As a savvy consumer, you should always be on the alert for shady deals and scams. To protect your money and avoid being a victim of fraud, keep these things in mind.
The information on this page is from the 2008 Consumers Action Handbook. Links will take you to www.usa.gov for further information on the topic. You can download or order a free copy of the Consumer Action Handbook on their web site.
1. A deal that sounds too good to be true, it usually is!
Offers that often fall into this category are promises to fix your credit problems, low-interest credit cards, deals that let you skip credit card payments, business/job opportunities, risk-free investments, and free travel.
2. Extended warranties and service contracts are rarely worth what you pay for them. Know the questions you should ask before you say yes to one of these contracts.
3. Say no to credit insurance offers.
Beware of these offers that are often offered with credit cards, car loans and home mortgages, it is almost always better to purchase regular property, life or disability insurance.
4. There is no universal three-day cooling-off period. Don’t be misled into thinking that you have an automatic three days to cancel a purchase. Only a few types of contracts give you a right to cancel.
5. Think twice before sharing personal information. Protect your privacy and avoid unauthorized use of your personal information.
6. Beware of payday and tax refund loans.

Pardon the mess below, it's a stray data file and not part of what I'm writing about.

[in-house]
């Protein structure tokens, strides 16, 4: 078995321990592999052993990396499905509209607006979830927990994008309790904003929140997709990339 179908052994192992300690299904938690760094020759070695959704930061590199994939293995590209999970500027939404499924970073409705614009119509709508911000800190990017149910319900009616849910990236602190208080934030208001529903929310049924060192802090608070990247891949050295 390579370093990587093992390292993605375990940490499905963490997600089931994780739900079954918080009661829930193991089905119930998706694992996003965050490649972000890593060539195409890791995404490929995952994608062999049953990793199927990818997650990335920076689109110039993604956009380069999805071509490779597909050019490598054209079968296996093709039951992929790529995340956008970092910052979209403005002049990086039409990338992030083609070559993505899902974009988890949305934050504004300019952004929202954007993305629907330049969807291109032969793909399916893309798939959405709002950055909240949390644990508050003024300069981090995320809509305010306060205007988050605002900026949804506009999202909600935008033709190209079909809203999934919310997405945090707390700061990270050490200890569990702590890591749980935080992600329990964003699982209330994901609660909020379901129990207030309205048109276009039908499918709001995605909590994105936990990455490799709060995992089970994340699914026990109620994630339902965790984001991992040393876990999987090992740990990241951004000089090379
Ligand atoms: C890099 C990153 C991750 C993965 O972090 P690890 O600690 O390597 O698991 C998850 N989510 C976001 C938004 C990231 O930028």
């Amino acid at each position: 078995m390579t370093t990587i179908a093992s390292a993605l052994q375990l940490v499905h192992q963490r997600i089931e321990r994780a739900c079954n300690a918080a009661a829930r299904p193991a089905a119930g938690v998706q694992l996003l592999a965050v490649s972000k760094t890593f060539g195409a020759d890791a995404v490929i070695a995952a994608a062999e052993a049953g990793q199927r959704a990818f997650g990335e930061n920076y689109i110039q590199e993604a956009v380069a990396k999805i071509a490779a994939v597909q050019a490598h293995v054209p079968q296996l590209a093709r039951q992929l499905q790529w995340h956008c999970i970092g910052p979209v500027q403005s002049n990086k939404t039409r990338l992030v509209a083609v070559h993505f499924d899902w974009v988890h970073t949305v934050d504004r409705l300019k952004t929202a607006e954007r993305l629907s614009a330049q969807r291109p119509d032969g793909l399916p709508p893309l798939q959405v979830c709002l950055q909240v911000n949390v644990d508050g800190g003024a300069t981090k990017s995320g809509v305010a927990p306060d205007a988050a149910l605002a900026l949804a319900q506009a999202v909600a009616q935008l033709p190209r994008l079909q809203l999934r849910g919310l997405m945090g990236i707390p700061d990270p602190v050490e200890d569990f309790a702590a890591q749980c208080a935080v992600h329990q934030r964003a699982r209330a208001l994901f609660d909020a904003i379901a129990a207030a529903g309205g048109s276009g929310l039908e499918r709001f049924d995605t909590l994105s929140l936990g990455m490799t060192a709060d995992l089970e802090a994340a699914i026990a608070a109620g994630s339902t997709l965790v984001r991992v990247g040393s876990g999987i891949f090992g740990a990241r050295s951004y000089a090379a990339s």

By law these types of loans should not be offered to military, but even a high-interest cash advance on a credit card could be a better option.
8. Real estate agents represent the seller, not the buyer.
When buying, consider hiring an agent or lawyer who represents you.
9. Home improvement and auto repairs are the subject of frequent complaints. When it comes to spending on your home improvement or auto repairs, second opinions are especially important when you are dealing with a repair service you do not know.
10. Think twice before you rent-to-own. Interest rates on rent-to-own purchases can be very high. If you miss a payment, you could end up with nothing. Consider other options such as buying second-hand at a thrift shop or through ads in your local newspaper.
11. Don’t buy under stress. Research suggests senior citizens, people in crisis (e.g., coping with a death or debt), college students, small business owners, minorities, and immigrants are especially at risk of being victimized. Avoid making big-ticket purchases during times of duress.
12. Be cautious of Buy Here, Pay Here lots. If you decide to buy a car from a used car lot, be sure to read all of the papers before you sign. Don’t sign contracts that allow the dealership to change the finance rate AFTER you leave the lot.
13. Work-at-home ads usually don’t pay off. Again, refer back to #1, if it "sounds too good to be true, it usually is!" Be especially wary of ads that promise huge annual salaries; they often require expensive up-front fees with no guarantee. You risk losing your money and wasting a lot of time and energy.